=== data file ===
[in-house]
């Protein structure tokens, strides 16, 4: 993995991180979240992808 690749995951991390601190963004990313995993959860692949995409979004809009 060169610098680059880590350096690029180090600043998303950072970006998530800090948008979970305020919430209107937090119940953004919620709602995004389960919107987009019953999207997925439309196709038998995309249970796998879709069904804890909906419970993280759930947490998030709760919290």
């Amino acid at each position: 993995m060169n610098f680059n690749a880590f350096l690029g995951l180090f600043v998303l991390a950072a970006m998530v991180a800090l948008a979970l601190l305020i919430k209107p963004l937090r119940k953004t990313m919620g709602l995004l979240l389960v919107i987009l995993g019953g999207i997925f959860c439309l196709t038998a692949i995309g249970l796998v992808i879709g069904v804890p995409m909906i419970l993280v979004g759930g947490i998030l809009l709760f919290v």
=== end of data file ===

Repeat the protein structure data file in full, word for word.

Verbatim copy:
[in-house]
């Protein structure tokens, strides 16, 4: 993995991180979240992808 690749995951991390601190963004990313995993959860692949995409979004809009 060169610098680059880590350096690029180090600043998303950072970006998530800090948008979970305020919430209107937090119940953004919620709602995004389960919107987009019953999207997925439309196709038998995309249970796998879709069904804890909906419970993280759930947490998030709760919290």
């Amino acid at each position: 993995m060169n610098f680059n690749a880590f350096l690029g995951l180090f600043v998303l991390a950072a970006m998530v991180a800090l948008a979970l601190l305020i919430k209107p963004l937090r119940k953004t990313m919620g709602l995004l979240l389960v919107i987009l995993g019953g999207i997925f959860c439309l196709t038998a692949i995309g249970l796998v992808i879709g069904v804890p995409m909906i419970l993280v979004g759930g947490i998030l809009l709760f919290v």